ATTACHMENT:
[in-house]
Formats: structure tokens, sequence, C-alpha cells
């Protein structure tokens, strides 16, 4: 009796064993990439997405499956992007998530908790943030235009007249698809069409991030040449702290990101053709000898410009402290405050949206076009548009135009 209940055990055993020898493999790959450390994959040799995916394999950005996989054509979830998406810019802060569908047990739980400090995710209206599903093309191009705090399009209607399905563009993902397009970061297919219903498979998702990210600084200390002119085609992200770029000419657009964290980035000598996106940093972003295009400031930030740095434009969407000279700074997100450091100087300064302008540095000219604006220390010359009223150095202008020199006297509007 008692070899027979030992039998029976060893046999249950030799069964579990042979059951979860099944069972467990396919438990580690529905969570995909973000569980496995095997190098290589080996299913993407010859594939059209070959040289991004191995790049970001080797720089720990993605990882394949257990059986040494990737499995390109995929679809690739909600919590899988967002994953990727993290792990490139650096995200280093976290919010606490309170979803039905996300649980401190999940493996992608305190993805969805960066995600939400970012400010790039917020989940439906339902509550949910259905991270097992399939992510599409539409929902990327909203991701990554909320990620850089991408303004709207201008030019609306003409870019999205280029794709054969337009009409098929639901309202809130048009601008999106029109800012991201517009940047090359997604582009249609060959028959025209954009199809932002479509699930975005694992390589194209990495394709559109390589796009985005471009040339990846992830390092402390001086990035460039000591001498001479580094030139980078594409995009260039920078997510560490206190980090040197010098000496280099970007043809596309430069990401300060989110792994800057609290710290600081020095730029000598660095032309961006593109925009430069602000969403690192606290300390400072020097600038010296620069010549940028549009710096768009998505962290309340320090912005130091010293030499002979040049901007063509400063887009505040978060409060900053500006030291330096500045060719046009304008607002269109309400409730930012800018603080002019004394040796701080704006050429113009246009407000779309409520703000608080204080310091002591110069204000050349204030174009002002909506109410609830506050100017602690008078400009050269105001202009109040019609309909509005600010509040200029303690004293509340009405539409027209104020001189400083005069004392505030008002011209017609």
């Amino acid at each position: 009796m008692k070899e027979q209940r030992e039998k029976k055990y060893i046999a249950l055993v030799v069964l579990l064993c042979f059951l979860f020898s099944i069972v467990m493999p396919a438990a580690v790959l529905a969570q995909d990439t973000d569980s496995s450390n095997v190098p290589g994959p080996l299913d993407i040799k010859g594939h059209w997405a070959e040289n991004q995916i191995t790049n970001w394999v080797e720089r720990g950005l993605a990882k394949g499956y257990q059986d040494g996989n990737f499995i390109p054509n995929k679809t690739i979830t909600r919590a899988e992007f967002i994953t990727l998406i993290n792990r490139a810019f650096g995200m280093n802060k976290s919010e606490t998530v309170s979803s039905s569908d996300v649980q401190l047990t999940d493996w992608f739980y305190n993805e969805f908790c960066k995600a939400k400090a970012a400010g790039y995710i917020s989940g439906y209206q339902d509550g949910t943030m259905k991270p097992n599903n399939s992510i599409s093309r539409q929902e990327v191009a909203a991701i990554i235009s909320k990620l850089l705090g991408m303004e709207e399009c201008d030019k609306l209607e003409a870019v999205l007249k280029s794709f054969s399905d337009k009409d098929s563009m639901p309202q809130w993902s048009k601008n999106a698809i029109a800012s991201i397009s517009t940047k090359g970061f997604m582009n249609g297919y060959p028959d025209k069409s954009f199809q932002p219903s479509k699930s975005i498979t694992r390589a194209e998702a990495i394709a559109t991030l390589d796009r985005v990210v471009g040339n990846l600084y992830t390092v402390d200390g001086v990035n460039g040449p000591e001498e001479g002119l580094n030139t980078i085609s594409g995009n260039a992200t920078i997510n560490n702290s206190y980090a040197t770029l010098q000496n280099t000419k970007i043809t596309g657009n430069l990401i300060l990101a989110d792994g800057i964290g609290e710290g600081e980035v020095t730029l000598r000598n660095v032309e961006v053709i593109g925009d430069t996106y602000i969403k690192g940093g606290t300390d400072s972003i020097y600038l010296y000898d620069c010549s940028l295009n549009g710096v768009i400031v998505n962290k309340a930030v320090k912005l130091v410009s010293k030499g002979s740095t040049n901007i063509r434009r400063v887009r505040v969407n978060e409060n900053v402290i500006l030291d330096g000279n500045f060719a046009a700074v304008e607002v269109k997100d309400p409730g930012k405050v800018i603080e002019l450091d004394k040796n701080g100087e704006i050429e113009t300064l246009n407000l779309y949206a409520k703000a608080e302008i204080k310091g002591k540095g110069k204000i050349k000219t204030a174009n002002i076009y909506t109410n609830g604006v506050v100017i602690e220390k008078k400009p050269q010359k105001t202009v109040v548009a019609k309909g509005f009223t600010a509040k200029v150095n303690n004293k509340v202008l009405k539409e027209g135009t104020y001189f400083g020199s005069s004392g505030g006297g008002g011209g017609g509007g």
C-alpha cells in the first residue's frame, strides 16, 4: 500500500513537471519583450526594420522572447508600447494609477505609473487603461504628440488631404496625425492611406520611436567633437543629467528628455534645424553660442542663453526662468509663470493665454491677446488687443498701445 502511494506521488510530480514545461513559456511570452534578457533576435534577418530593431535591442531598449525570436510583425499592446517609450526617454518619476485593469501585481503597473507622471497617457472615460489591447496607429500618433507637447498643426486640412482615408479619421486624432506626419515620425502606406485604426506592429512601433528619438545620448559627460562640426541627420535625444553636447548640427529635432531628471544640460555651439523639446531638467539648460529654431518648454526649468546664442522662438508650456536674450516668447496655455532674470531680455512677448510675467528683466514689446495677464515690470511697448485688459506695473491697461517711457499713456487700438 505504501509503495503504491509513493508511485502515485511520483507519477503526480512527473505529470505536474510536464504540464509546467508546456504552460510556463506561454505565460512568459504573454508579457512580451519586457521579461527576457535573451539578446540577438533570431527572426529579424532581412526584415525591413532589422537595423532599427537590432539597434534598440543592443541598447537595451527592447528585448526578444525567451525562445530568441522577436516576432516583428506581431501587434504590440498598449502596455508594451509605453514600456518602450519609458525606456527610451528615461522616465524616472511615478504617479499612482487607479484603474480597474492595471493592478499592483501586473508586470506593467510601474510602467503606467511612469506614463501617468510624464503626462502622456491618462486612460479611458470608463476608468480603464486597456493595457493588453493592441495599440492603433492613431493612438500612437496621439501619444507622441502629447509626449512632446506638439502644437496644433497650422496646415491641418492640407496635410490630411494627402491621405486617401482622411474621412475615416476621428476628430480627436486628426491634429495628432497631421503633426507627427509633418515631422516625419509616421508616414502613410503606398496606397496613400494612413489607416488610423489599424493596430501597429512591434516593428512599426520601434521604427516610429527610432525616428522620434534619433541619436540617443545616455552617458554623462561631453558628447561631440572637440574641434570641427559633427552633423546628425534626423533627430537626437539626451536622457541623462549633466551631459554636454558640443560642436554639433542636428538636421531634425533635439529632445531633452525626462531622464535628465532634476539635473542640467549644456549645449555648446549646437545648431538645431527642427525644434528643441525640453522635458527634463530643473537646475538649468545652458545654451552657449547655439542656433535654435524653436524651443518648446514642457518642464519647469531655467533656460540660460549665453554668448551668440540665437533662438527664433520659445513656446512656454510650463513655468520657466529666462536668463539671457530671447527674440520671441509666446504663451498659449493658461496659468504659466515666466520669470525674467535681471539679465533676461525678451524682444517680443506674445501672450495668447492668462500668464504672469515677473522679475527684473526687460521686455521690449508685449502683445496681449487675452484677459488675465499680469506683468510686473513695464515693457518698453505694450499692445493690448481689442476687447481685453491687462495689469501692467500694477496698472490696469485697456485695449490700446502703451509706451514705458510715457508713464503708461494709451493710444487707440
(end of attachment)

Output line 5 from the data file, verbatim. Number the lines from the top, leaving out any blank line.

C-alpha cells in the first residue's frame, strides 16, 4: 500500500513537471519583450526594420522572447508600447494609477505609473487603461504628440488631404496625425492611406520611436567633437543629467528628455534645424553660442542663453526662468509663470493665454491677446488687443498701445 502511494506521488510530480514545461513559456511570452534578457533576435534577418530593431535591442531598449525570436510583425499592446517609450526617454518619476485593469501585481503597473507622471497617457472615460489591447496607429500618433507637447498643426486640412482615408479619421486624432506626419515620425502606406485604426506592429512601433528619438545620448559627460562640426541627420535625444553636447548640427529635432531628471544640460555651439523639446531638467539648460529654431518648454526649468546664442522662438508650456536674450516668447496655455532674470531680455512677448510675467528683466514689446495677464515690470511697448485688459506695473491697461517711457499713456487700438 505504501509503495503504491509513493508511485502515485511520483507519477503526480512527473505529470505536474510536464504540464509546467508546456504552460510556463506561454505565460512568459504573454508579457512580451519586457521579461527576457535573451539578446540577438533570431527572426529579424532581412526584415525591413532589422537595423532599427537590432539597434534598440543592443541598447537595451527592447528585448526578444525567451525562445530568441522577436516576432516583428506581431501587434504590440498598449502596455508594451509605453514600456518602450519609458525606456527610451528615461522616465524616472511615478504617479499612482487607479484603474480597474492595471493592478499592483501586473508586470506593467510601474510602467503606467511612469506614463501617468510624464503626462502622456491618462486612460479611458470608463476608468480603464486597456493595457493588453493592441495599440492603433492613431493612438500612437496621439501619444507622441502629447509626449512632446506638439502644437496644433497650422496646415491641418492640407496635410490630411494627402491621405486617401482622411474621412475615416476621428476628430480627436486628426491634429495628432497631421503633426507627427509633418515631422516625419509616421508616414502613410503606398496606397496613400494612413489607416488610423489599424493596430501597429512591434516593428512599426520601434521604427516610429527610432525616428522620434534619433541619436540617443545616455552617458554623462561631453558628447561631440572637440574641434570641427559633427552633423546628425534626423533627430537626437539626451536622457541623462549633466551631459554636454558640443560642436554639433542636428538636421531634425533635439529632445531633452525626462531622464535628465532634476539635473542640467549644456549645449555648446549646437545648431538645431527642427525644434528643441525640453522635458527634463530643473537646475538649468545652458545654451552657449547655439542656433535654435524653436524651443518648446514642457518642464519647469531655467533656460540660460549665453554668448551668440540665437533662438527664433520659445513656446512656454510650463513655468520657466529666462536668463539671457530671447527674440520671441509666446504663451498659449493658461496659468504659466515666466520669470525674467535681471539679465533676461525678451524682444517680443506674445501672450495668447492668462500668464504672469515677473522679475527684473526687460521686455521690449508685449502683445496681449487675452484677459488675465499680469506683468510686473513695464515693457518698453505694450499692445493690448481689442476687447481685453491687462495689469501692467500694477496698472490696469485697456485695449490700446502703451509706451514705458510715457508713464503708461494709451493710444487707440